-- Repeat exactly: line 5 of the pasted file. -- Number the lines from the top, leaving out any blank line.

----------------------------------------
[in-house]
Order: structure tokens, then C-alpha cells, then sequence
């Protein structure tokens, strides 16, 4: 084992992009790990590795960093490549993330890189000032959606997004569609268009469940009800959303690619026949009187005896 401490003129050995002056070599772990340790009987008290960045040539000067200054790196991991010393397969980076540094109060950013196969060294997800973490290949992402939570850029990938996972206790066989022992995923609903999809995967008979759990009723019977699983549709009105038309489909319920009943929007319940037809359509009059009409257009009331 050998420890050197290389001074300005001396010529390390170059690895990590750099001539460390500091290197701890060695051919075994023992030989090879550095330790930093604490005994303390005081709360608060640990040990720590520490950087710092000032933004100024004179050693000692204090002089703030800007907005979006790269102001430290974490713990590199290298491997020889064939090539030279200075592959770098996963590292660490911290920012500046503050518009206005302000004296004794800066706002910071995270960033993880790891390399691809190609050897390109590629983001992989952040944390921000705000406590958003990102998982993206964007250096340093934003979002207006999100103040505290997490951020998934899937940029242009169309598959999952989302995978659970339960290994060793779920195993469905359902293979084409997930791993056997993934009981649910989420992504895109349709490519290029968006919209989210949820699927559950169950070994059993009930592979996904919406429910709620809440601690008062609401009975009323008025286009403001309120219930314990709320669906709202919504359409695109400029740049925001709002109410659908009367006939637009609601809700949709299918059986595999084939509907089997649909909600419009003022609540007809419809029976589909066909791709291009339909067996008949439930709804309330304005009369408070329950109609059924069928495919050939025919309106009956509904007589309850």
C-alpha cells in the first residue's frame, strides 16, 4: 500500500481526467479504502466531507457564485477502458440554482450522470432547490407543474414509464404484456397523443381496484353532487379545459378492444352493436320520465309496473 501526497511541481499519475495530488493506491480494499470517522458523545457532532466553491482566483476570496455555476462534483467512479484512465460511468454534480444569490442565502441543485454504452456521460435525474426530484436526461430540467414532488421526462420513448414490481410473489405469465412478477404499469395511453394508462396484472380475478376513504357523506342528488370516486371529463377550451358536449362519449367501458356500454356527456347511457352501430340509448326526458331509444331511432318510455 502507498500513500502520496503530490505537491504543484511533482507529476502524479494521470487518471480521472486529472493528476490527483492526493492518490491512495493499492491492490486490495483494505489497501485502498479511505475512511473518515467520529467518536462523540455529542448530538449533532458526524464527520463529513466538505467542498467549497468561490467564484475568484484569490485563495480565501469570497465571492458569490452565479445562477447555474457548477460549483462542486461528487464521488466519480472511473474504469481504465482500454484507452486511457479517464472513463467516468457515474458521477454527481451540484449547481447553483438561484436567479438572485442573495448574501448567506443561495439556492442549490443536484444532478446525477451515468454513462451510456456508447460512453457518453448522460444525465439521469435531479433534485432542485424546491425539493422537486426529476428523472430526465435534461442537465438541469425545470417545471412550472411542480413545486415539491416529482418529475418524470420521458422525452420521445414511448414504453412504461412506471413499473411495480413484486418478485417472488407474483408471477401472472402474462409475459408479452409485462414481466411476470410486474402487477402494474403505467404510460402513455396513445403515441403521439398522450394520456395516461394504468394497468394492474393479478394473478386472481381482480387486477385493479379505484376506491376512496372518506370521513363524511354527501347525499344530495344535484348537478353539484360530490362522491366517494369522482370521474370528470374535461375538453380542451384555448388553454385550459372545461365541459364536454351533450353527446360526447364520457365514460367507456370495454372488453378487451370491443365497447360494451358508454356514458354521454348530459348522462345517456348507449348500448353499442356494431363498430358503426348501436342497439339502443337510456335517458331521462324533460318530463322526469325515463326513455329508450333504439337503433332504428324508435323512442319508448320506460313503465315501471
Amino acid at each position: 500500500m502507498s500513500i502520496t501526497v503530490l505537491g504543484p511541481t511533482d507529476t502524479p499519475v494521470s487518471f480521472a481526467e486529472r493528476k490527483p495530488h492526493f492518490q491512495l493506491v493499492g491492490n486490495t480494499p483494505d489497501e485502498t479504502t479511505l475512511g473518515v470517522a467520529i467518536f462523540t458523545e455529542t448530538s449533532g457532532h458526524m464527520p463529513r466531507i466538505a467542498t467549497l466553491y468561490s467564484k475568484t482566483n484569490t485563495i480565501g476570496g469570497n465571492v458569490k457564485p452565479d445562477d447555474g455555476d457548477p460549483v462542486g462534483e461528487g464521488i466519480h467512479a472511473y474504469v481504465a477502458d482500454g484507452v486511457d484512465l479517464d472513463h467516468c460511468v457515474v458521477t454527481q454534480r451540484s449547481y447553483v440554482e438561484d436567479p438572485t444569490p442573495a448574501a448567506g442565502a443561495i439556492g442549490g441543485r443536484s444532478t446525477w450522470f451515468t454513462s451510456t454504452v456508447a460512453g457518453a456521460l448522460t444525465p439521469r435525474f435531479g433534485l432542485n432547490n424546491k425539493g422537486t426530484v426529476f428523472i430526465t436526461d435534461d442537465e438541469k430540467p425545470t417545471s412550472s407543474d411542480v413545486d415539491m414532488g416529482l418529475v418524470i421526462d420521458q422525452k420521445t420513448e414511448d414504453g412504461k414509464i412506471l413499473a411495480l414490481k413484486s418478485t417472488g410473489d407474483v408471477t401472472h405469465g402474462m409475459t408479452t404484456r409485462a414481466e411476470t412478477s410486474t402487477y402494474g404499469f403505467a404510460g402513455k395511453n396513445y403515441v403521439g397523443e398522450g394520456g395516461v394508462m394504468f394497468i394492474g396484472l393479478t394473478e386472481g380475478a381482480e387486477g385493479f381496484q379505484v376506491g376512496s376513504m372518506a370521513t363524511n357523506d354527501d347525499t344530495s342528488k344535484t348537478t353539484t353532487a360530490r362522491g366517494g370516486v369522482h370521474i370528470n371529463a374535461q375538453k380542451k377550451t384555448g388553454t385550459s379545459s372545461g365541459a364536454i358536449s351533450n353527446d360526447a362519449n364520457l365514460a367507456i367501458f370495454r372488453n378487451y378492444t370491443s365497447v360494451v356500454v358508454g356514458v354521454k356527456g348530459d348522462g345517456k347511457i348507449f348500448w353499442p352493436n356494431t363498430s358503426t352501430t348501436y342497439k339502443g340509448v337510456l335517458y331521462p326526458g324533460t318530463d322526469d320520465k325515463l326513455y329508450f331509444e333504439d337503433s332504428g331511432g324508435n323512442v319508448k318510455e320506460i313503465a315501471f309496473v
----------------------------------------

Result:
Amino acid at each position: 500500500m502507498s500513500i502520496t501526497v503530490l505537491g504543484p511541481t511533482d507529476t502524479p499519475v494521470s487518471f480521472a481526467e486529472r493528476k490527483p495530488h492526493f492518490q491512495l493506491v493499492g491492490n486490495t480494499p483494505d489497501e485502498t479504502t479511505l475512511g473518515v470517522a467520529i467518536f462523540t458523545e455529542t448530538s449533532g457532532h458526524m464527520p463529513r466531507i466538505a467542498t467549497l466553491y468561490s467564484k475568484t482566483n484569490t485563495i480565501g476570496g469570497n465571492v458569490k457564485p452565479d445562477d447555474g455555476d457548477p460549483v462542486g462534483e461528487g464521488i466519480h467512479a472511473y474504469v481504465a477502458d482500454g484507452v486511457d484512465l479517464d472513463h467516468c460511468v457515474v458521477t454527481q454534480r451540484s449547481y447553483v440554482e438561484d436567479p438572485t444569490p442573495a448574501a448567506g442565502a443561495i439556492g442549490g441543485r443536484s444532478t446525477w450522470f451515468t454513462s451510456t454504452v456508447a460512453g457518453a456521460l448522460t444525465p439521469r435525474f435531479g433534485l432542485n432547490n424546491k425539493g422537486t426530484v426529476f428523472i430526465t436526461d435534461d442537465e438541469k430540467p425545470t417545471s412550472s407543474d411542480v413545486d415539491m414532488g416529482l418529475v418524470i421526462d420521458q422525452k420521445t420513448e414511448d414504453g412504461k414509464i412506471l413499473a411495480l414490481k413484486s418478485t417472488g410473489d407474483v408471477t401472472h405469465g402474462m409475459t408479452t404484456r409485462a414481466e411476470t412478477s410486474t402487477y402494474g404499469f403505467a404510460g402513455k395511453n396513445y403515441v403521439g397523443e398522450g394520456g395516461v394508462m394504468f394497468i394492474g396484472l393479478t394473478e386472481g380475478a381482480e387486477g385493479f381496484q379505484v376506491g376512496s376513504m372518506a370521513t363524511n357523506d354527501d347525499t344530495s342528488k344535484t348537478t353539484t353532487a360530490r362522491g366517494g370516486v369522482h370521474i370528470n371529463a374535461q375538453k380542451k377550451t384555448g388553454t385550459s379545459s372545461g365541459a364536454i358536449s351533450n353527446d360526447a362519449n364520457l365514460a367507456i367501458f370495454r372488453n378487451y378492444t370491443s365497447v360494451v356500454v358508454g356514458v354521454k356527456g348530459d348522462g345517456k347511457i348507449f348500448w353499442p352493436n356494431t363498430s358503426t352501430t348501436y342497439k339502443g340509448v337510456l335517458y331521462p326526458g324533460t318530463d322526469d320520465k325515463l326513455y329508450f331509444e333504439d337503433s332504428g331511432g324508435n323512442v319508448k318510455e320506460i313503465a315501471f309496473v